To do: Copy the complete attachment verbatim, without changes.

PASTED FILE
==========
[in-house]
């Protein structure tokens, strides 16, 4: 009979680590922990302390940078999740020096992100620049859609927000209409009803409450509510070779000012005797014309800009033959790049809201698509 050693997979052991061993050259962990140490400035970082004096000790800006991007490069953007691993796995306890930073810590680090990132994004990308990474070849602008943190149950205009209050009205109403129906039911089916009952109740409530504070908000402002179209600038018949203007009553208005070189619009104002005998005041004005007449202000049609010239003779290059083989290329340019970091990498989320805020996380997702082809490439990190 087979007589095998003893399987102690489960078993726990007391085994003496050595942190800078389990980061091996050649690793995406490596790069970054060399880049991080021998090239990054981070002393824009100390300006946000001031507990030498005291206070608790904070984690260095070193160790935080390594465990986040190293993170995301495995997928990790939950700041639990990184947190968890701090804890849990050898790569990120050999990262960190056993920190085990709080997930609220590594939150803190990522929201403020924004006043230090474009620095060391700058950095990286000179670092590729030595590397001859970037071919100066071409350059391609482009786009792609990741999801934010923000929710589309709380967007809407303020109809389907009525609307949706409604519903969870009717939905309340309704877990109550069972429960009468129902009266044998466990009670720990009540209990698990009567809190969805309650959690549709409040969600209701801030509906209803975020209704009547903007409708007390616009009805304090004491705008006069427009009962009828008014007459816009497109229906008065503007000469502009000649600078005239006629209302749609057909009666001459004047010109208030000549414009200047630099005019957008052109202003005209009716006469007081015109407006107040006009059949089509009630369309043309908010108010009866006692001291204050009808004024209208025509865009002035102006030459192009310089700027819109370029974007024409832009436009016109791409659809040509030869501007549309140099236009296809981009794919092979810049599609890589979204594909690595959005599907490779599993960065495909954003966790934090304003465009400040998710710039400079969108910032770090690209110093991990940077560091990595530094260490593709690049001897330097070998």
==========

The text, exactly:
[in-house]
């Protein structure tokens, strides 16, 4: 009979680590922990302390940078999740020096992100620049859609927000209409009803409450509510070779000012005797014309800009033959790049809201698509 050693997979052991061993050259962990140490400035970082004096000790800006991007490069953007691993796995306890930073810590680090990132994004990308990474070849602008943190149950205009209050009205109403129906039911089916009952109740409530504070908000402002179209600038018949203007009553208005070189619009104002005998005041004005007449202000049609010239003779290059083989290329340019970091990498989320805020996380997702082809490439990190 087979007589095998003893399987102690489960078993726990007391085994003496050595942190800078389990980061091996050649690793995406490596790069970054060399880049991080021998090239990054981070002393824009100390300006946000001031507990030498005291206070608790904070984690260095070193160790935080390594465990986040190293993170995301495995997928990790939950700041639990990184947190968890701090804890849990050898790569990120050999990262960190056993920190085990709080997930609220590594939150803190990522929201403020924004006043230090474009620095060391700058950095990286000179670092590729030595590397001859970037071919100066071409350059391609482009786009792609990741999801934010923000929710589309709380967007809407303020109809389907009525609307949706409604519903969870009717939905309340309704877990109550069972429960009468129902009266044998466990009670720990009540209990698990009567809190969805309650959690549709409040969600209701801030509906209803975020209704009547903007409708007390616009009805304090004491705008006069427009009962009828008014007459816009497109229906008065503007000469502009000649600078005239006629209302749609057909009666001459004047010109208030000549414009200047630099005019957008052109202003005209009716006469007081015109407006107040006009059949089509009630369309043309908010108010009866006692001291204050009808004024209208025509865009002035102006030459192009310089700027819109370029974007024409832009436009016109791409659809040509030869501007549309140099236009296809981009794919092979810049599609890589979204594909690595959005599907490779599993960065495909954003966790934090304003465009400040998710710039400079969108910032770090690209110093991990940077560091990595530094260490593709690049001897330097070998």